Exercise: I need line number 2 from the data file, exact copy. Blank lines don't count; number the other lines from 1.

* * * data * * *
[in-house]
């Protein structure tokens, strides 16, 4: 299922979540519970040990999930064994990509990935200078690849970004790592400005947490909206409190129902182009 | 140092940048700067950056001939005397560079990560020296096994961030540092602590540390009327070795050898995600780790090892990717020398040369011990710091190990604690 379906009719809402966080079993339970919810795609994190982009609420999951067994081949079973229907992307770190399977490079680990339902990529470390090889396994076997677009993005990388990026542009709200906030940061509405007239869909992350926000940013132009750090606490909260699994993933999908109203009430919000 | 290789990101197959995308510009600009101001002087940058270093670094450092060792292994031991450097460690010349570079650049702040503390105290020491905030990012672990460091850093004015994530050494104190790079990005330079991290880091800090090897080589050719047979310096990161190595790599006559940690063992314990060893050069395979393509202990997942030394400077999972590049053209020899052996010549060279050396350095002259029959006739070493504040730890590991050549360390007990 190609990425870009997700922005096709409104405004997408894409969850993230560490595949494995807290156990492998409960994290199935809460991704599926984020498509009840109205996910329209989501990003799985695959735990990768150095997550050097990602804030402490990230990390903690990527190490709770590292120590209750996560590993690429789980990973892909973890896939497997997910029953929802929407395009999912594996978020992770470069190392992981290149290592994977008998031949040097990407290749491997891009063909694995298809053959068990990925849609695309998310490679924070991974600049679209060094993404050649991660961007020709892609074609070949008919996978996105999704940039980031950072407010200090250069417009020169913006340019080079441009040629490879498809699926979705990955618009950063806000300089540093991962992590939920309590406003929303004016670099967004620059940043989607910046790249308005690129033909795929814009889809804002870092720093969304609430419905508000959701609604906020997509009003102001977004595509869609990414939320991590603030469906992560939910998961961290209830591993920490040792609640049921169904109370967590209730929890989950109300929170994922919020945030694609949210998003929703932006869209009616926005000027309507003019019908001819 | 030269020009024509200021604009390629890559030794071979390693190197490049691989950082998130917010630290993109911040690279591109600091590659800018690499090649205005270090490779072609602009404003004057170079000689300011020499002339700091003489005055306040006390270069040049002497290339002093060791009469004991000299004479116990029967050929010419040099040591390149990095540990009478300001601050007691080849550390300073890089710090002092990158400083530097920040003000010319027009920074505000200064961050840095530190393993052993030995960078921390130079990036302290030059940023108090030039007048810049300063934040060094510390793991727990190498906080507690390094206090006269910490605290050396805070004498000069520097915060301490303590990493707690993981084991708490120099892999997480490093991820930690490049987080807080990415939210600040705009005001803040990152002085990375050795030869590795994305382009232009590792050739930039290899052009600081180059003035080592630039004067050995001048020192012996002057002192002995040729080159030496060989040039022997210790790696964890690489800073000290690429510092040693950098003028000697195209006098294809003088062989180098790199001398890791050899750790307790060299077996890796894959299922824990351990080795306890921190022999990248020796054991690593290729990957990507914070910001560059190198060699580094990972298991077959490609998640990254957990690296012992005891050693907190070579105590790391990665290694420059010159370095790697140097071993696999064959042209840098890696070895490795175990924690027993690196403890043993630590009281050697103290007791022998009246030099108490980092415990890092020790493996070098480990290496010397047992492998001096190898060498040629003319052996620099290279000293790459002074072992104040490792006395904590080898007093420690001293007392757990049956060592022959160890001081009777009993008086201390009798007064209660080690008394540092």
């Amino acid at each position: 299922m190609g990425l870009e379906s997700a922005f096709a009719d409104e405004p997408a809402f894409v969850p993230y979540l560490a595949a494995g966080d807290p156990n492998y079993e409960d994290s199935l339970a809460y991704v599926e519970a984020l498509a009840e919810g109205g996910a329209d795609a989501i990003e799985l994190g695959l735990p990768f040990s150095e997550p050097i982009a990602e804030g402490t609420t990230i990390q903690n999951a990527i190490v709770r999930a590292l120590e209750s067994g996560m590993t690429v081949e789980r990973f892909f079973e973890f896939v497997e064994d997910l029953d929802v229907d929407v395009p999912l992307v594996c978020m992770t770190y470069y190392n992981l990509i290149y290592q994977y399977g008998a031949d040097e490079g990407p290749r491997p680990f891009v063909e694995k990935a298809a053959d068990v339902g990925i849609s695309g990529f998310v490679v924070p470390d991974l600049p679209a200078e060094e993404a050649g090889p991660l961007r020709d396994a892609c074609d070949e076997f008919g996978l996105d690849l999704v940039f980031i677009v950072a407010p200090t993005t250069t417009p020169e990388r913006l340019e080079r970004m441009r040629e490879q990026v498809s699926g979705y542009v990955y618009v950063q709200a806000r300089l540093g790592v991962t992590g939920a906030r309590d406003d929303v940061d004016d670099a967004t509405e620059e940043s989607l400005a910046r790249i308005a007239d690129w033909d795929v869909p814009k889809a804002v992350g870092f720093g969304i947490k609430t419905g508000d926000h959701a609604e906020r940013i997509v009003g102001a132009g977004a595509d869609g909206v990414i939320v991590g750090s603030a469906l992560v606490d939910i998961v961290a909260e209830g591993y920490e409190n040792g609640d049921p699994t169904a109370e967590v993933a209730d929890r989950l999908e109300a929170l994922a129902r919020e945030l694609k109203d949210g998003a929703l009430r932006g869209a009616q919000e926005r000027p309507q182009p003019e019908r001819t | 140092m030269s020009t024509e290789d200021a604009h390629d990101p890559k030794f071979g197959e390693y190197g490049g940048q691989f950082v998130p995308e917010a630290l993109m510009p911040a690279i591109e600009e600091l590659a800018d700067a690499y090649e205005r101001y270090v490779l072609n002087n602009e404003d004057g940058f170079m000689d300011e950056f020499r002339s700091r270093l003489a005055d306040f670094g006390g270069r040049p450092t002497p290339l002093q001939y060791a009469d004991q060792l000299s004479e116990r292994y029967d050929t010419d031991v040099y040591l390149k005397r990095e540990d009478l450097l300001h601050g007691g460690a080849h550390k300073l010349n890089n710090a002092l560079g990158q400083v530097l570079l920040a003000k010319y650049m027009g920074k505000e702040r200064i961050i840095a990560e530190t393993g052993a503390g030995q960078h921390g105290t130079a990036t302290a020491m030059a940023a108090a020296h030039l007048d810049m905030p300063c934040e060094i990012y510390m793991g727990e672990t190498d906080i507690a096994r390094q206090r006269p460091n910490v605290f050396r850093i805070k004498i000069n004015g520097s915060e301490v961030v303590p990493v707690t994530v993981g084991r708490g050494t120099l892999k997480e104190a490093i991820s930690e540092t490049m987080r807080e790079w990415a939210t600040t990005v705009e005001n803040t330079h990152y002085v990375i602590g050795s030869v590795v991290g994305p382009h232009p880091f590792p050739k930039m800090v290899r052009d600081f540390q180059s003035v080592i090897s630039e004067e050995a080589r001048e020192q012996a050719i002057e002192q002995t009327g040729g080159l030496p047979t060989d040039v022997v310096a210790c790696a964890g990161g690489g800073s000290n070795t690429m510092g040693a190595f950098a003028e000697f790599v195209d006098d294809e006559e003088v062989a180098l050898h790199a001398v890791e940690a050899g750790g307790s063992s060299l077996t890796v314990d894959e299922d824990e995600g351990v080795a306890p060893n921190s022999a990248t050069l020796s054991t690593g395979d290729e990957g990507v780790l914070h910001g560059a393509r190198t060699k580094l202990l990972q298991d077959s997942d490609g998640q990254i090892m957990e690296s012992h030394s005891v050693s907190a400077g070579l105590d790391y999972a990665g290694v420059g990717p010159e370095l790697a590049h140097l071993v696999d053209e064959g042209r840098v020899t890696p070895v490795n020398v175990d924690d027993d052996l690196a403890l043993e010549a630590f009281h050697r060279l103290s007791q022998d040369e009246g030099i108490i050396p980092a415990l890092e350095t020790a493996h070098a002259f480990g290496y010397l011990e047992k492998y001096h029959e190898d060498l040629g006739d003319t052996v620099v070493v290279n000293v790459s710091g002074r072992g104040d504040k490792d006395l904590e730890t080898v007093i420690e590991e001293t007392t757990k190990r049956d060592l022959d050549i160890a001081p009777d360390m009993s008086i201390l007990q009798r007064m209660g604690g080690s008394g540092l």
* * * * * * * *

């Protein structure tokens, strides 16, 4: 299922979540519970040990999930064994990509990935200078690849970004790592400005947490909206409190129902182009 | 140092940048700067950056001939005397560079990560020296096994961030540092602590540390009327070795050898995600780790090892990717020398040369011990710091190990604690 379906009719809402966080079993339970919810795609994190982009609420999951067994081949079973229907992307770190399977490079680990339902990529470390090889396994076997677009993005990388990026542009709200906030940061509405007239869909992350926000940013132009750090606490909260699994993933999908109203009430919000 | 290789990101197959995308510009600009101001002087940058270093670094450092060792292994031991450097460690010349570079650049702040503390105290020491905030990012672990460091850093004015994530050494104190790079990005330079991290880091800090090897080589050719047979310096990161190595790599006559940690063992314990060893050069395979393509202990997942030394400077999972590049053209020899052996010549060279050396350095002259029959006739070493504040730890590991050549360390007990 190609990425870009997700922005096709409104405004997408894409969850993230560490595949494995807290156990492998409960994290199935809460991704599926984020498509009840109205996910329209989501990003799985695959735990990768150095997550050097990602804030402490990230990390903690990527190490709770590292120590209750996560590993690429789980990973892909973890896939497997997910029953929802929407395009999912594996978020992770470069190392992981290149290592994977008998031949040097990407290749491997891009063909694995298809053959068990990925849609695309998310490679924070991974600049679209060094993404050649991660961007020709892609074609070949008919996978996105999704940039980031950072407010200090250069417009020169913006340019080079441009040629490879498809699926979705990955618009950063806000300089540093991962992590939920309590406003929303004016670099967004620059940043989607910046790249308005690129033909795929814009889809804002870092720093969304609430419905508000959701609604906020997509009003102001977004595509869609990414939320991590603030469906992560939910998961961290209830591993920490040792609640049921169904109370967590209730929890989950109300929170994922919020945030694609949210998003929703932006869209009616926005000027309507003019019908001819 | 030269020009024509200021604009390629890559030794071979390693190197490049691989950082998130917010630290993109911040690279591109600091590659800018690499090649205005270090490779072609602009404003004057170079000689300011020499002339700091003489005055306040006390270069040049002497290339002093060791009469004991000299004479116990029967050929010419040099040591390149990095540990009478300001601050007691080849550390300073890089710090002092990158400083530097920040003000010319027009920074505000200064961050840095530190393993052993030995960078921390130079990036302290030059940023108090030039007048810049300063934040060094510390793991727990190498906080507690390094206090006269910490605290050396805070004498000069520097915060301490303590990493707690993981084991708490120099892999997480490093991820930690490049987080807080990415939210600040705009005001803040990152002085990375050795030869590795994305382009232009590792050739930039290899052009600081180059003035080592630039004067050995001048020192012996002057002192002995040729080159030496060989040039022997210790790696964890690489800073000290690429510092040693950098003028000697195209006098294809003088062989180098790199001398890791050899750790307790060299077996890796894959299922824990351990080795306890921190022999990248020796054991690593290729990957990507914070910001560059190198060699580094990972298991077959490609998640990254957990690296012992005891050693907190070579105590790391990665290694420059010159370095790697140097071993696999064959042209840098890696070895490795175990924690027993690196403890043993630590009281050697103290007791022998009246030099108490980092415990890092020790493996070098480990290496010397047992492998001096190898060498040629003319052996620099290279000293790459002074072992104040490792006395904590080898007093420690001293007392757990049956060592022959160890001081009777009993008086201390009798007064209660080690008394540092």